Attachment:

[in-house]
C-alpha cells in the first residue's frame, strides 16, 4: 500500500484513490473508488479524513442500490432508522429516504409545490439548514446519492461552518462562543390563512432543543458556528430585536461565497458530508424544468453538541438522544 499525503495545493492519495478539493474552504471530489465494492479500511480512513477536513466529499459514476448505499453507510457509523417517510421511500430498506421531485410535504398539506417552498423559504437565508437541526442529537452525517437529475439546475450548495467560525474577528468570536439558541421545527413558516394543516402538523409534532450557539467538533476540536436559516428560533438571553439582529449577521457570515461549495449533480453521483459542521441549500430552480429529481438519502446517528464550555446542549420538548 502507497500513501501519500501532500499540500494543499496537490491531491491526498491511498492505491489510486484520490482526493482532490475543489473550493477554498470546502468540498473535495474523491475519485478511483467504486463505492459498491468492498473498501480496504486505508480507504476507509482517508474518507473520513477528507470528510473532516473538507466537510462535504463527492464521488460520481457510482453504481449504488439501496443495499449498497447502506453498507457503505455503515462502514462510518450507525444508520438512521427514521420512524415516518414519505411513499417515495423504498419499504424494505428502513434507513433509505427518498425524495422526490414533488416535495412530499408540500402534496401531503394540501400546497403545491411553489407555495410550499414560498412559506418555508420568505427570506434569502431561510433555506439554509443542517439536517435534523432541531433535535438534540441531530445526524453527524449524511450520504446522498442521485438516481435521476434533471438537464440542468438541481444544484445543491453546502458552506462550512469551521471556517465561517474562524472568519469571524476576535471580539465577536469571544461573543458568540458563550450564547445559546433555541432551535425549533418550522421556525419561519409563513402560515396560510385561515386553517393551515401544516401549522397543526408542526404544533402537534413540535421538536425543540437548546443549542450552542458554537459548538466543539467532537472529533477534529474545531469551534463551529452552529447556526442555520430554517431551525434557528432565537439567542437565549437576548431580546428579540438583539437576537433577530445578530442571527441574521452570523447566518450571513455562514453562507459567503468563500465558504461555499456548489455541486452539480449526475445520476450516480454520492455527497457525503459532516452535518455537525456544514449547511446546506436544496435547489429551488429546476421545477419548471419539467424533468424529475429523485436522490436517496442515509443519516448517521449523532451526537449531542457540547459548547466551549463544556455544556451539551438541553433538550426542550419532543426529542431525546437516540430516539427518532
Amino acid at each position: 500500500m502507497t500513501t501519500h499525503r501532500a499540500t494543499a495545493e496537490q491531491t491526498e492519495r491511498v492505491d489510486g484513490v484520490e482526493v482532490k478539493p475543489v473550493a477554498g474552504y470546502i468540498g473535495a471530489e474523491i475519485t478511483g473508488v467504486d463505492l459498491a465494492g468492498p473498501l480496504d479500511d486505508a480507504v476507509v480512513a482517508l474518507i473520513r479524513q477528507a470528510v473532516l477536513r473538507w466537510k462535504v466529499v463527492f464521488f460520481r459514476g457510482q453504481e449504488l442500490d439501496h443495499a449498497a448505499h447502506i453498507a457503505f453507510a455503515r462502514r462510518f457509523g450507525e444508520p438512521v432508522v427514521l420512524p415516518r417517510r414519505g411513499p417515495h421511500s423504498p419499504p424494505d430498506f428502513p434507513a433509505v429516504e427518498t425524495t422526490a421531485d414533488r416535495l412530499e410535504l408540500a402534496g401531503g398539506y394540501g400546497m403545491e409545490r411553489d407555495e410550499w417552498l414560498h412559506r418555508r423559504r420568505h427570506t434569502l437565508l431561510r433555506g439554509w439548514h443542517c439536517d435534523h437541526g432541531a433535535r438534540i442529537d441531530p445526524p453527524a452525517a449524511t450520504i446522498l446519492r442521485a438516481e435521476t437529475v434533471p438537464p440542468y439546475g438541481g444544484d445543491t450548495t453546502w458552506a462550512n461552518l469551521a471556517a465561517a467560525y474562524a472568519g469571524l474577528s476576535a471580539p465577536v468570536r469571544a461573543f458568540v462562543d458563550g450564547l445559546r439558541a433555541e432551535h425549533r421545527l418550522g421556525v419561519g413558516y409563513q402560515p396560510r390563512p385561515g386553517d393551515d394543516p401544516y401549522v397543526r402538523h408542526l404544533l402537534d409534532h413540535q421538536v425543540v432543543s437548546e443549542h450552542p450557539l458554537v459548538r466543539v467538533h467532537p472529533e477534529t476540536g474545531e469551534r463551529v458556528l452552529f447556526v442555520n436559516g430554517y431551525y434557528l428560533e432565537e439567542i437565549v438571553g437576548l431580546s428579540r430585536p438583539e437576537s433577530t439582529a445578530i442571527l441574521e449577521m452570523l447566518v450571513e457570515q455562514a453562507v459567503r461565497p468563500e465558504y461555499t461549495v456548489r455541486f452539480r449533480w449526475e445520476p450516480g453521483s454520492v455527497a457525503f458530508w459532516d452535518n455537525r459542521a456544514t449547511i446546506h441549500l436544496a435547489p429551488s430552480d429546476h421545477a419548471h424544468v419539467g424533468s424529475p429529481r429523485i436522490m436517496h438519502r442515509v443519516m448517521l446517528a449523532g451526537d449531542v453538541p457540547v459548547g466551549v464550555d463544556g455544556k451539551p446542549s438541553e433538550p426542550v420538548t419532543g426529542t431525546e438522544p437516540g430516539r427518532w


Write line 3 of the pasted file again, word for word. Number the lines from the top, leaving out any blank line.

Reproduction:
Amino acid at each position: 500500500m502507497t500513501t501519500h499525503r501532500a499540500t494543499a495545493e496537490q491531491t491526498e492519495r491511498v492505491d489510486g484513490v484520490e482526493v482532490k478539493p475543489v473550493a477554498g474552504y470546502i468540498g473535495a471530489e474523491i475519485t478511483g473508488v467504486d463505492l459498491a465494492g468492498p473498501l480496504d479500511d486505508a480507504v476507509v480512513a482517508l474518507i473520513r479524513q477528507a470528510v473532516l477536513r473538507w466537510k462535504v466529499v463527492f464521488f460520481r459514476g457510482q453504481e449504488l442500490d439501496h443495499a449498497a448505499h447502506i453498507a457503505f453507510a455503515r462502514r462510518f457509523g450507525e444508520p438512521v432508522v427514521l420512524p415516518r417517510r414519505g411513499p417515495h421511500s423504498p419499504p424494505d430498506f428502513p434507513a433509505v429516504e427518498t425524495t422526490a421531485d414533488r416535495l412530499e410535504l408540500a402534496g401531503g398539506y394540501g400546497m403545491e409545490r411553489d407555495e410550499w417552498l414560498h412559506r418555508r423559504r420568505h427570506t434569502l437565508l431561510r433555506g439554509w439548514h443542517c439536517d435534523h437541526g432541531a433535535r438534540i442529537d441531530p445526524p453527524a452525517a449524511t450520504i446522498l446519492r442521485a438516481e435521476t437529475v434533471p438537464p440542468y439546475g438541481g444544484d445543491t450548495t453546502w458552506a462550512n461552518l469551521a471556517a465561517a467560525y474562524a472568519g469571524l474577528s476576535a471580539p465577536v468570536r469571544a461573543f458568540v462562543d458563550g450564547l445559546r439558541a433555541e432551535h425549533r421545527l418550522g421556525v419561519g413558516y409563513q402560515p396560510r390563512p385561515g386553517d393551515d394543516p401544516y401549522v397543526r402538523h408542526l404544533l402537534d409534532h413540535q421538536v425543540v432543543s437548546e443549542h450552542p450557539l458554537v459548538r466543539v467538533h467532537p472529533e477534529t476540536g474545531e469551534r463551529v458556528l452552529f447556526v442555520n436559516g430554517y431551525y434557528l428560533e432565537e439567542i437565549v438571553g437576548l431580546s428579540r430585536p438583539e437576537s433577530t439582529a445578530i442571527l441574521e449577521m452570523l447566518v450571513e457570515q455562514a453562507v459567503r461565497p468563500e465558504y461555499t461549495v456548489r455541486f452539480r449533480w449526475e445520476p450516480g453521483s454520492v455527497a457525503f458530508w459532516d452535518n455537525r459542521a456544514t449547511i446546506h441549500l436544496a435547489p429551488s430552480d429546476h421545477a419548471h424544468v419539467g424533468s424529475p429529481r429523485i436522490m436517496h438519502r442515509v443519516m448517521l446517528a449523532g451526537d449531542v453538541p457540547v459548547g466551549v464550555d463544556g455544556k451539551p446542549s438541553e433538550p426542550v420538548t419532543g426529542t431525546e438522544p437516540g430516539r427518532w